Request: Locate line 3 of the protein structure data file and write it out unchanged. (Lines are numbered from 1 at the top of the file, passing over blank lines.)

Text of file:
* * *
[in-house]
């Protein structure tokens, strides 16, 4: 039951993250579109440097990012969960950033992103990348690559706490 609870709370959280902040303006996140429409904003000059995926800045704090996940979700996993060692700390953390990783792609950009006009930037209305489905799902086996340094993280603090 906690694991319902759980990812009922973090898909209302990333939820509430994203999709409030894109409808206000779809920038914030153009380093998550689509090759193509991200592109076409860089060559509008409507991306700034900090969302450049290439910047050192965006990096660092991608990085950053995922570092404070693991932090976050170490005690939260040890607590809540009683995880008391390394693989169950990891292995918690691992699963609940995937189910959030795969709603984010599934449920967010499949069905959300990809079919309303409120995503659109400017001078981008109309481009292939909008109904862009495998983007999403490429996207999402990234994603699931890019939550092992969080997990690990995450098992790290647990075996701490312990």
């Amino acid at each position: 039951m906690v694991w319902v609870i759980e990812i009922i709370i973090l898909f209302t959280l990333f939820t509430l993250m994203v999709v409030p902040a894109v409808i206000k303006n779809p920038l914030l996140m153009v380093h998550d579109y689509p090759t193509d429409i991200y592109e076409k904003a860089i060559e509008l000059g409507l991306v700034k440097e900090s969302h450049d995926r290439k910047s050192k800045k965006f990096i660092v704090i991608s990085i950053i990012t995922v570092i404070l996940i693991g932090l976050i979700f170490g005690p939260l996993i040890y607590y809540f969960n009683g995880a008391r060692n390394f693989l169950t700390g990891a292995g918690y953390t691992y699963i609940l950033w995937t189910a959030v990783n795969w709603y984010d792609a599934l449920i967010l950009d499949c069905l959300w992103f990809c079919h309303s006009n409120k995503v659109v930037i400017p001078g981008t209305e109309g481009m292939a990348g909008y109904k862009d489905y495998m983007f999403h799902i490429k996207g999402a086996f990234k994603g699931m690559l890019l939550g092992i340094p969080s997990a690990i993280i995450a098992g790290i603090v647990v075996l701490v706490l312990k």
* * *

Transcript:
């Amino acid at each position: 039951m906690v694991w319902v609870i759980e990812i009922i709370i973090l898909f209302t959280l990333f939820t509430l993250m994203v999709v409030p902040a894109v409808i206000k303006n779809p920038l914030l996140m153009v380093h998550d579109y689509p090759t193509d429409i991200y592109e076409k904003a860089i060559e509008l000059g409507l991306v700034k440097e900090s969302h450049d995926r290439k910047s050192k800045k965006f990096i660092v704090i991608s990085i950053i990012t995922v570092i404070l996940i693991g932090l976050i979700f170490g005690p939260l996993i040890y607590y809540f969960n009683g995880a008391r060692n390394f693989l169950t700390g990891a292995g918690y953390t691992y699963i609940l950033w995937t189910a959030v990783n795969w709603y984010d792609a599934l449920i967010l950009d499949c069905l959300w992103f990809c079919h309303s006009n409120k995503v659109v930037i400017p001078g981008t209305e109309g481009m292939a990348g909008y109904k862009d489905y495998m983007f999403h799902i490429k996207g999402a086996f990234k994603g699931m690559l890019l939550g092992i340094p969080s997990a690990i993280i995450a098992g790290i603090v647990v075996l701490v706490l312990k």